August 7, 2014
7 August 2014
There has been mounting evidence that the Israel Defense Forces launched apparently deliberate attacks against hospitals and health professionals in Gaza.
© EPA/OLIVER WEIKEN
An immediate investigation is needed into mounting evidence that the Israel Defense Forces launched apparently deliberate attacks against hospitals and health professionals in Gaza, which have left six medics dead, said Amnesty International as it released disturbing testimoniesfrom doctors, nurses, and ambulance personnel working in the area.
“The harrowing descriptions by ambulance drivers and other medics of the utterly impossible situation in which they have to work, with bombs and bullets killing or injuring their colleagues as they try to save lives, paint a grim reality of life in Gaza,” said Philip Luther, Middle East and North Africa Director at Amnesty International.
“Even more alarming is the mounting evidence that the Israeli army has targeted health facilities or professionals. Such attacks are absolutely prohibited by international law and would amount to war crimes. They only add to the already compelling argument that the situation should be referred to the International Criminal Court.”
Hospitals, doctors and ambulance staff, including those trying to evacuate people injured in Israeli attacks, have come under increased fire since 17 July.
Some medical teams have even been prevented from reaching critical areas altogether, leaving hundreds of injured civilians without access to life-saving help and entire families without assistance in removing the bodies of their loved ones.
Jaber Khalil Abu Rumileh, who supervises ambulance services in the Al-Aqsa Martyrs hospital, told Amnesty International of a shelling attack on the medical facility on 21 July that lasted for half an hour.
“It was 3pm and I was working in the emergency unit. I heard bombing that shook the hospital. It was a shelling that had hit the fourth floor, the pregnancy and caesarean unit. Then there were a few more hits. People were terrified, patients ran out, doctors could not enter to help the injured and remove the dead. Then the third floor was hit and four people were killed. I saw one women come running with the child she just gave birth to. Some women gave birth during the shelling.”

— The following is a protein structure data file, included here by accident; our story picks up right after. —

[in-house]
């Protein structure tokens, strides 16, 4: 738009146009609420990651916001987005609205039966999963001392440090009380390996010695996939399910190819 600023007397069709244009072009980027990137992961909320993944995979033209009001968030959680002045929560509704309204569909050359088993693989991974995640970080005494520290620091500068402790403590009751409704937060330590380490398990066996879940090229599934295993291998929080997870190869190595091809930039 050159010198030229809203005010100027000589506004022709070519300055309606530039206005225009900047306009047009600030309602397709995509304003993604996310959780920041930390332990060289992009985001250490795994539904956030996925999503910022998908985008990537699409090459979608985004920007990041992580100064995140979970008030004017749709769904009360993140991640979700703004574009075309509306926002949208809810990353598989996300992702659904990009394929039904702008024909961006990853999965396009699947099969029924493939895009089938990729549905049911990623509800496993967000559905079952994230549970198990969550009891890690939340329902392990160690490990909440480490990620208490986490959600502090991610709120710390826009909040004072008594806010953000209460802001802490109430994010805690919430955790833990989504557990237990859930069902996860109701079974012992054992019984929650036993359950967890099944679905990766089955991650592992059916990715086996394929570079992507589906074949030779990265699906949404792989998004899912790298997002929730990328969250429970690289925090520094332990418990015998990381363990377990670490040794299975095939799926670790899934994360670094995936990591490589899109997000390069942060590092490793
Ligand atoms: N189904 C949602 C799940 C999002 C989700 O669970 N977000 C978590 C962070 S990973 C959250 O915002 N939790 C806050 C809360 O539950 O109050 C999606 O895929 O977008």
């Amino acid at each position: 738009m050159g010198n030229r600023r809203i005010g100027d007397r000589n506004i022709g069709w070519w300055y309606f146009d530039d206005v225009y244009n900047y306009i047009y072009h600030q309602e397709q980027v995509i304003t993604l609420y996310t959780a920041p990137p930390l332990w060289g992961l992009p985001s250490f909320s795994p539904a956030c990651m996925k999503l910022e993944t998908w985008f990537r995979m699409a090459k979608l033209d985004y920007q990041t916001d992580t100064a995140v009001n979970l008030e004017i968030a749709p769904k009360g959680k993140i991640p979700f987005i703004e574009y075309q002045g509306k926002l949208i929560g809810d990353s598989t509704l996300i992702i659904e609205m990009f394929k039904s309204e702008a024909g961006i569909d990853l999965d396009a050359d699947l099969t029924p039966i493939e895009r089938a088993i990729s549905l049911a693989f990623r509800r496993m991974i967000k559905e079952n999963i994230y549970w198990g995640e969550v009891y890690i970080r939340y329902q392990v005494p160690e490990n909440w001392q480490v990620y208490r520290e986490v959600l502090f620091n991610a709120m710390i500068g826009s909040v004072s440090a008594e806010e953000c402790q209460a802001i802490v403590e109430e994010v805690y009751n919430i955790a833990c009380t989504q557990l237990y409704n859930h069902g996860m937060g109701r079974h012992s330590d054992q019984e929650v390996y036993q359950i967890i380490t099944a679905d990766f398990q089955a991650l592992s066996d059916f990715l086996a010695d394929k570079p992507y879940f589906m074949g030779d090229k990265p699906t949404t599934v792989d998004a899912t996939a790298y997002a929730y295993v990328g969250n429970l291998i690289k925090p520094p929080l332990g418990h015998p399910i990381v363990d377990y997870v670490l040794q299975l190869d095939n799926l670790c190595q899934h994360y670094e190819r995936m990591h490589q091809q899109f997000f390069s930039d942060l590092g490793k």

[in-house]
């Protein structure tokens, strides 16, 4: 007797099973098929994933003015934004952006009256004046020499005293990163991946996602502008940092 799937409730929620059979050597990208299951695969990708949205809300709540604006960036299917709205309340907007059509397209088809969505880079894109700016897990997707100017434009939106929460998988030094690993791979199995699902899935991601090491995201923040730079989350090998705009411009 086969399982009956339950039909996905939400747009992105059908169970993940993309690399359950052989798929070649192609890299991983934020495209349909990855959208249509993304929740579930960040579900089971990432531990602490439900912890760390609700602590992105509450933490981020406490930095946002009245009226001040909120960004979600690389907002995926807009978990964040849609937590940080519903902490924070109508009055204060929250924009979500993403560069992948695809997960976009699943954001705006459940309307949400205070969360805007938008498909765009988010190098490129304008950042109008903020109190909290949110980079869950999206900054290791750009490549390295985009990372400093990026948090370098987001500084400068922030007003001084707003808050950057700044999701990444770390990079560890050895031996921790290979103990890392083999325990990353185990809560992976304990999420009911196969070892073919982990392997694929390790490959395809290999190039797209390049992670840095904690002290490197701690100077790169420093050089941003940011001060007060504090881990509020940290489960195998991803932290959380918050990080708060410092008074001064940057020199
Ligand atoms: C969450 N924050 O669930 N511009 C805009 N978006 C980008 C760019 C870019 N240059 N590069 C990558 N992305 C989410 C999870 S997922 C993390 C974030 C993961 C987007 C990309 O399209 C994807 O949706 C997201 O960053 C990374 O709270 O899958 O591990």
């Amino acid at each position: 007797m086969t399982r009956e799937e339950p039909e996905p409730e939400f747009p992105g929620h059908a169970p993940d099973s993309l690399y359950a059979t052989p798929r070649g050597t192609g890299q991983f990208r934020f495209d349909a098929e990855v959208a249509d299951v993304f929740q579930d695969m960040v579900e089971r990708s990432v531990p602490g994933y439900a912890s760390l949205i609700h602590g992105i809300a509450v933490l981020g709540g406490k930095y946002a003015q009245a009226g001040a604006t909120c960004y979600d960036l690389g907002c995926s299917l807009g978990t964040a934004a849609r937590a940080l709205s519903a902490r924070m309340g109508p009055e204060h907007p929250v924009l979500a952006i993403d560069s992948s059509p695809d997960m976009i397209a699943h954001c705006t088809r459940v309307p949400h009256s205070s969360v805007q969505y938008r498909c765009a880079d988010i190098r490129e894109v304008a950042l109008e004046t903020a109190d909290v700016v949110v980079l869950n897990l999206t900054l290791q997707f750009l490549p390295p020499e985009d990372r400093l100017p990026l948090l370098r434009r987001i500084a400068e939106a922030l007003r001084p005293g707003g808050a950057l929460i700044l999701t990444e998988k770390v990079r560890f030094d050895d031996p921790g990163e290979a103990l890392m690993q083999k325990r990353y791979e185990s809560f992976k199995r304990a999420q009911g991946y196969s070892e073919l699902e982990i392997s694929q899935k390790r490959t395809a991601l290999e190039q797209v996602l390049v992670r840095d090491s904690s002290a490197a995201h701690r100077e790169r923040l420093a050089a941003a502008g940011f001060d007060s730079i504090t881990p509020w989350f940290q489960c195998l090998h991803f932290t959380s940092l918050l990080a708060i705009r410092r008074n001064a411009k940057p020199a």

Mohammad Abu Jumiza is partially deaf after suffering head injuries during an attack that took place while he was transferring injured people in his ambulance in Khan Younis on 24 July.
“We were on our way back to Nasser hospital, driving with the lights and sirens on as always. The ambulance was clearly marked as such. The doctor, nurse and I were all wearing medical uniforms. When we reached the Islamic University I heard an explosion right next to us and the front and back windows of the car fell out. As I was turning another missile hit next to us, and then a third one. When the fourth missile hit, I lost control and we crashed, so we ran out of the car and found shelter in a building. Then there were two more missiles fired and some people were injured.”
Dr Bashar Murad, director of Palestinian Red Crescent Society’s (PRCS) emergency and ambulance unit, said that since the conflict started at least two PRCS ambulance workers had been killed, at least 35 had been injured and 17 health vehicles had been left out of service after attacks by the Israeli army.
“Our ambulances are often targeted although they are clearly marked and display all signs that they are ambulances. The army should be able to distinguish from the air that what they targeting are ambulances,” he said.
Ambulance worker Mohammad Al-Abadlah was killed on 25 July. He was in Qarara to help an injured person when he was shot in the hip and chest with gunfire and bled to death. Mohammad was travelling in a visibly marked ambulance and was wearing his medical uniform. Colleagues who approached him to help him were also shot at but were not injured.
A’ed Mustafa Bur’i, another ambulance worker, was burned to death on 25 July in Beit Hanoon after a shell hit the clearly marked vehicle he was travelling in.
Hospitals across the Gaza Strip are also suffering from fuel and power shortages, inadequate water supply, and shortages of essential drugs and medical equipment. Such shortages, already prevalent due to Israel’s seven-year blockade, have been made much worse during the current hostilities.